By Robin Hattersley Gray · June 6, 2016
After a traumatic event, hospital, school and university police and security officers, teachers, administrators and clinicians often are so focused on their students and patients that they forget about their own well-being. Even if campus first responders and staff aren’t directly affected by a tragedy, they can still experience secondary trauma and develop Post Traumatic Stress Disorder (PTSD).
Unfortunately, many first responders think they are weak if they ask for help. They might also have an exaggerated sense of responsibility to victims.
According to Rick Levinson, Viviana Urdaneta and Viviana Triana, who are psychologists who specialize in the treatment of trauma, both of these responses to traumatic events may be symptoms of PTSD. Experiencing PTSD does not mean someone is weak or emotionally defective. Levinson, Urdaneta and Triana say, “it’s a brain thing” that often is the result of trauma.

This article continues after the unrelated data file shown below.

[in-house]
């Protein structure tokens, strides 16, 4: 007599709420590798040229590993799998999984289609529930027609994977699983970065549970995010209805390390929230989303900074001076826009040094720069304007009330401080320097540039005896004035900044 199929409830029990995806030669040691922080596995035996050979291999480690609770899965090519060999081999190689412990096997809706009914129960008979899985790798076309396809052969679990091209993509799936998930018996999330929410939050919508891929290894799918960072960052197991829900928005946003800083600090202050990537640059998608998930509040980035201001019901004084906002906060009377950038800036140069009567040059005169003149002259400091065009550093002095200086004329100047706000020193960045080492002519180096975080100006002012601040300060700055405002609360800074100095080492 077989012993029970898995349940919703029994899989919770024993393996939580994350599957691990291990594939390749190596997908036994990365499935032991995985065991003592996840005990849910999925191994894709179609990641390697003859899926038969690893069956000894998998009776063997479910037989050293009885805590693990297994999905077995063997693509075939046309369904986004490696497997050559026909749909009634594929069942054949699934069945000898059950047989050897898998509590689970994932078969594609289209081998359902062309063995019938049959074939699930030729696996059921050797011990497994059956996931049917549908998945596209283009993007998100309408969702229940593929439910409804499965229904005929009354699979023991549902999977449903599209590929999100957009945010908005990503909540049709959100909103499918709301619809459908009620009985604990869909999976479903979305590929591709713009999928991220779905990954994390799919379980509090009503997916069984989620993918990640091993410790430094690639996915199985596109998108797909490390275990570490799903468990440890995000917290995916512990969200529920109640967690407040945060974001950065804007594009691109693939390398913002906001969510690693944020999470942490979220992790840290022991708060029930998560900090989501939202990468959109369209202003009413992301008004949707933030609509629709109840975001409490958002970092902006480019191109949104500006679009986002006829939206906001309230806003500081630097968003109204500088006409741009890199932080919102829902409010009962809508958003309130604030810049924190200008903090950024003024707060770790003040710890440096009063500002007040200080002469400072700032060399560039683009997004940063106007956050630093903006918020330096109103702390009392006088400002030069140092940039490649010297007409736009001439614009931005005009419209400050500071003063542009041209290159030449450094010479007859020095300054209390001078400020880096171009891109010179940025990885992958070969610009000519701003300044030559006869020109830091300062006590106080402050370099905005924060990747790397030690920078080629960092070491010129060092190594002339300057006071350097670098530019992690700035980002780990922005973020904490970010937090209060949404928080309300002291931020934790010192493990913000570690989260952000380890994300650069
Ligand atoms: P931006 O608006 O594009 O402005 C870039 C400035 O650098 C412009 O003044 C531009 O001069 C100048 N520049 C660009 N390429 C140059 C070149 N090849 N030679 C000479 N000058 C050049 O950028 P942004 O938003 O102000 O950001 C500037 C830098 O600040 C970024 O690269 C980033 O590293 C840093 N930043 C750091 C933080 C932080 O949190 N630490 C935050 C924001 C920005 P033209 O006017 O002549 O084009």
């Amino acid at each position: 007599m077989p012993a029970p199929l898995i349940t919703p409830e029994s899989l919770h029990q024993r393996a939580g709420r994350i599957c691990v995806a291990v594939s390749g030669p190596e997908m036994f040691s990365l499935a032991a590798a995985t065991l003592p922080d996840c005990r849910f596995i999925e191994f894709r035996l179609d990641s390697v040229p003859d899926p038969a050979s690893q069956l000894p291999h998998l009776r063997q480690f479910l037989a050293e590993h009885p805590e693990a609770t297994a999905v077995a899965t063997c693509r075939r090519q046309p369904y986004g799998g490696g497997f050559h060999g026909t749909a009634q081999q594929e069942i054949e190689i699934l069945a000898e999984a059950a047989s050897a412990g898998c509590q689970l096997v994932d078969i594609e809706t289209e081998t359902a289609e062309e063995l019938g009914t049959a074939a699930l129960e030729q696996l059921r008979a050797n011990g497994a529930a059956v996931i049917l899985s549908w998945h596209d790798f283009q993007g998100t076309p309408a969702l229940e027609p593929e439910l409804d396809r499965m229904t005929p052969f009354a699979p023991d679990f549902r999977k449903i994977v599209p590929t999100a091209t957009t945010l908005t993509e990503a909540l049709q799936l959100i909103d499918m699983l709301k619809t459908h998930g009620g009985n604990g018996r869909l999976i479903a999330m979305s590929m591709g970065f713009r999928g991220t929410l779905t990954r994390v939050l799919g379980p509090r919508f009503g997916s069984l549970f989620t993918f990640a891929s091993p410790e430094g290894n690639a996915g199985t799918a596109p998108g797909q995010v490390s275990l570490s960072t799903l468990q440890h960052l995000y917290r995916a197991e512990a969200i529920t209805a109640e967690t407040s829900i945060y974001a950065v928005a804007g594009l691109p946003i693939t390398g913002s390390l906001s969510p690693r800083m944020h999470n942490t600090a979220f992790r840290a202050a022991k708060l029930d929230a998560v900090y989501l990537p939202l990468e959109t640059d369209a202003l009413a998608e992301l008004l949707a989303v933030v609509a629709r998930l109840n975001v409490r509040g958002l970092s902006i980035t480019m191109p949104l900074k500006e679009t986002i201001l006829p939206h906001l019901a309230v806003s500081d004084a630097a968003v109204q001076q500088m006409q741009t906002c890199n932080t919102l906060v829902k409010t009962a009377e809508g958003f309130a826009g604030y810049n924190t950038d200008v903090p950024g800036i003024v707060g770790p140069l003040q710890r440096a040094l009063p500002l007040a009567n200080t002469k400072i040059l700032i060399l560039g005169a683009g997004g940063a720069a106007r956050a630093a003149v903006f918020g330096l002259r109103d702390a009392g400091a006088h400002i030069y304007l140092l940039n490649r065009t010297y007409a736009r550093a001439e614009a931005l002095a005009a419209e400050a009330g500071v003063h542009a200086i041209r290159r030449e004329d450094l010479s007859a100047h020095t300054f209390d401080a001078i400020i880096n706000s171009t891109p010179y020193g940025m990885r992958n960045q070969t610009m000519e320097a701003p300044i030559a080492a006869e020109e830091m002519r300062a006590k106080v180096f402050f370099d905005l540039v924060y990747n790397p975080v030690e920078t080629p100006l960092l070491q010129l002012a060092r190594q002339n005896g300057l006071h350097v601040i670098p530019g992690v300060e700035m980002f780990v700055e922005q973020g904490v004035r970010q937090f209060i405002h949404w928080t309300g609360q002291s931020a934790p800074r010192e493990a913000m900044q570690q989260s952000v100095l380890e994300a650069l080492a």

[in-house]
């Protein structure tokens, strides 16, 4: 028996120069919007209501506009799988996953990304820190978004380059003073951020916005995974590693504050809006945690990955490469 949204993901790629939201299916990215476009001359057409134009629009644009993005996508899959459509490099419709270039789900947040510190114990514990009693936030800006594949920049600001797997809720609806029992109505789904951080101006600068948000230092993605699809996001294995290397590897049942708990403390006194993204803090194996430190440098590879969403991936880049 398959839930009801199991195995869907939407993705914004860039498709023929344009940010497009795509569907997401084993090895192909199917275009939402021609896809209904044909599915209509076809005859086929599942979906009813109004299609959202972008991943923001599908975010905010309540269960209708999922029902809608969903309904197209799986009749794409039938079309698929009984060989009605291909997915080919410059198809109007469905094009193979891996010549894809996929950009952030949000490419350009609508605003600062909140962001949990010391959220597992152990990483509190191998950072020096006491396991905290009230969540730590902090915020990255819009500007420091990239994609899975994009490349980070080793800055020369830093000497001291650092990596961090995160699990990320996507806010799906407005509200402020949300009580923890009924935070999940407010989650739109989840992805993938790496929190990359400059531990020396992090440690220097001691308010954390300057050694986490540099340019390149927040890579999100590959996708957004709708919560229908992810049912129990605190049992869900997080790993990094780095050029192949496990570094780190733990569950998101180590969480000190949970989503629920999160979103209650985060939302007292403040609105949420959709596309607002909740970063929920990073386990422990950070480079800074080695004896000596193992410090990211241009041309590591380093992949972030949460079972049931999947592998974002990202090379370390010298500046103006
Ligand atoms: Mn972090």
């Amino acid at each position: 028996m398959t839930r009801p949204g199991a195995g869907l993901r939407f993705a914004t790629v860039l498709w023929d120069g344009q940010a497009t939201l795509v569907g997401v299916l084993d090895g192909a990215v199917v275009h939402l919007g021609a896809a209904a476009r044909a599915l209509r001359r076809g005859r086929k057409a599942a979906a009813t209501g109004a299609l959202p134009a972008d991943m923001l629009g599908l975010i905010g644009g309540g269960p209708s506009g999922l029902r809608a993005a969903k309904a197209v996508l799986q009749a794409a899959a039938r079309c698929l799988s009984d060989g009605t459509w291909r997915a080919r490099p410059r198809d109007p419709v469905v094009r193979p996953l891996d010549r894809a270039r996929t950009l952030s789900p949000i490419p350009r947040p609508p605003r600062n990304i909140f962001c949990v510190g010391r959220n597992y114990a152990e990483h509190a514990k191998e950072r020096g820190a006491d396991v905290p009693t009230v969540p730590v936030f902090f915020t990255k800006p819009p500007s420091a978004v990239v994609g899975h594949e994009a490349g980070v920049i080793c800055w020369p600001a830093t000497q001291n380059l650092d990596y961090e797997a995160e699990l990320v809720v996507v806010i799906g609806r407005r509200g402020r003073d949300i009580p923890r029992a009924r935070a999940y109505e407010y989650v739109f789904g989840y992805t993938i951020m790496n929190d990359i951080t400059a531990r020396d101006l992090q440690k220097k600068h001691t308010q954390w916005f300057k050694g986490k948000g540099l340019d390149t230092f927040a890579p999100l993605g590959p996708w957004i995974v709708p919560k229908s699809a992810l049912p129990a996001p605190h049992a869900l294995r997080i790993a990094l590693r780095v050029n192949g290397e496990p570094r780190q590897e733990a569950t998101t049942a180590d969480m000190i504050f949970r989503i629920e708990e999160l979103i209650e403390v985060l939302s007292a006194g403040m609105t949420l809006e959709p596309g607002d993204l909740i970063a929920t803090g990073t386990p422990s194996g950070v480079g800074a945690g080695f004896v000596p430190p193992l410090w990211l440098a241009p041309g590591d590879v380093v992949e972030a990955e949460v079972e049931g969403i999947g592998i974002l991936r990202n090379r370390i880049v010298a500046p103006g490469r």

At the Conference on Crimes Against Women (CCAW) that was held in Dallas April 4-6, 2016, these three psychologists discussed the impact and treatment of trauma for survivors, as well as all professionals who help survivors recover from tragedy.
In this video interview with Campus Safety magazine, Levinson, Urdaneta and Triana discuss these and other specific challenges faced by police officers, security officers, nurses, counselors, teachers and other professionals who respond to traumatic events in their communities, as well as the need for these individuals to get help when they experience trauma, either directly or indirectly.